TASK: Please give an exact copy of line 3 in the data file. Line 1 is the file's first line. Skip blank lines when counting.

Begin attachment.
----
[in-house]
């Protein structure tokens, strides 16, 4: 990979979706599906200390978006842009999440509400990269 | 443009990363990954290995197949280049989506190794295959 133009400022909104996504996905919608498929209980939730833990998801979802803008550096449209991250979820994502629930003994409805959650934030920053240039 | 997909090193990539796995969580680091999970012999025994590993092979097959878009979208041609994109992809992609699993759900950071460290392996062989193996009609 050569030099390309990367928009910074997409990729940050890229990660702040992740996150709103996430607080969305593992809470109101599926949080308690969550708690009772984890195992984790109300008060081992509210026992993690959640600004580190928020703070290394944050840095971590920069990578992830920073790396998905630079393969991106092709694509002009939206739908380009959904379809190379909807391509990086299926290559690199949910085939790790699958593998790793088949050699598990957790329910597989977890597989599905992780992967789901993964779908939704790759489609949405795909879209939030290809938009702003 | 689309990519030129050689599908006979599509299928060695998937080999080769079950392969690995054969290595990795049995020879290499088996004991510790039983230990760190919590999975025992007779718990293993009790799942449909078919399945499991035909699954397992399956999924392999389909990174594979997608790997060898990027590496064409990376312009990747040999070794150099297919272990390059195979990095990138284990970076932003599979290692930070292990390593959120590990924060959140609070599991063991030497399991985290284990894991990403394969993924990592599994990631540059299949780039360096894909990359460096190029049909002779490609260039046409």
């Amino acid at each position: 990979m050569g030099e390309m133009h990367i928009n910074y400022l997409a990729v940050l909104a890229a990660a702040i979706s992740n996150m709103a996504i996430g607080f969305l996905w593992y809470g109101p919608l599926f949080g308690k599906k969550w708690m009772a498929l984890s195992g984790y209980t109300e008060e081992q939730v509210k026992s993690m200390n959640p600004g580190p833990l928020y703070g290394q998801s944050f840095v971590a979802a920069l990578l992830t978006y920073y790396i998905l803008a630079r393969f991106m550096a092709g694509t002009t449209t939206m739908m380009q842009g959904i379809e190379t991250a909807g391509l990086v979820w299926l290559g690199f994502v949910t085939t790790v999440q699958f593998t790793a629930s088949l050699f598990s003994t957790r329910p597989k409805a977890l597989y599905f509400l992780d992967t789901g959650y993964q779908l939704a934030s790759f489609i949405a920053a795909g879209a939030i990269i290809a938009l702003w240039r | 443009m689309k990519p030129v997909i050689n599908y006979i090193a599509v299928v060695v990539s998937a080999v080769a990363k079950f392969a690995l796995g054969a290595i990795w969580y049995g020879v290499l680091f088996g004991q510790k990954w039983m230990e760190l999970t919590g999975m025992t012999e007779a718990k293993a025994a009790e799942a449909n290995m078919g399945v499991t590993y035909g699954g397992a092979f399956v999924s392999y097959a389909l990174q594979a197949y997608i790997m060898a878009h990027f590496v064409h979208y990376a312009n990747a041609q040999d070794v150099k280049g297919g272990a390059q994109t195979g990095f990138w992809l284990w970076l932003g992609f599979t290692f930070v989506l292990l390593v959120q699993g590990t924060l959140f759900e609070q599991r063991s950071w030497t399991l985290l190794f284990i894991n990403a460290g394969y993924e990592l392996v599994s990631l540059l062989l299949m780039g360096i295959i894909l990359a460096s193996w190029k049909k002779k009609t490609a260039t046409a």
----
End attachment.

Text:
């Amino acid at each position: 990979m050569g030099e390309m133009h990367i928009n910074y400022l997409a990729v940050l909104a890229a990660a702040i979706s992740n996150m709103a996504i996430g607080f969305l996905w593992y809470g109101p919608l599926f949080g308690k599906k969550w708690m009772a498929l984890s195992g984790y209980t109300e008060e081992q939730v509210k026992s993690m200390n959640p600004g580190p833990l928020y703070g290394q998801s944050f840095v971590a979802a920069l990578l992830t978006y920073y790396i998905l803008a630079r393969f991106m550096a092709g694509t002009t449209t939206m739908m380009q842009g959904i379809e190379t991250a909807g391509l990086v979820w299926l290559g690199f994502v949910t085939t790790v999440q699958f593998t790793a629930s088949l050699f598990s003994t957790r329910p597989k409805a977890l597989y599905f509400l992780d992967t789901g959650y993964q779908l939704a934030s790759f489609i949405a920053a795909g879209a939030i990269i290809a938009l702003w240039r | 443009m689309k990519p030129v997909i050689n599908y006979i090193a599509v299928v060695v990539s998937a080999v080769a990363k079950f392969a690995l796995g054969a290595i990795w969580y049995g020879v290499l680091f088996g004991q510790k990954w039983m230990e760190l999970t919590g999975m025992t012999e007779a718990k293993a025994a009790e799942a449909n290995m078919g399945v499991t590993y035909g699954g397992a092979f399956v999924s392999y097959a389909l990174q594979a197949y997608i790997m060898a878009h990027f590496v064409h979208y990376a312009n990747a041609q040999d070794v150099k280049g297919g272990a390059q994109t195979g990095f990138w992809l284990w970076l932003g992609f599979t290692f930070v989506l292990l390593v959120q699993g590990t924060l959140f759900e609070q599991r063991s950071w030497t399991l985290l190794f284990i894991n990403a460290g394969y993924e990592l392996v599994s990631l540059l062989l299949m780039g360096i295959i894909l990359a460096s193996w190029k049909k002779k009609t490609a260039t046409a």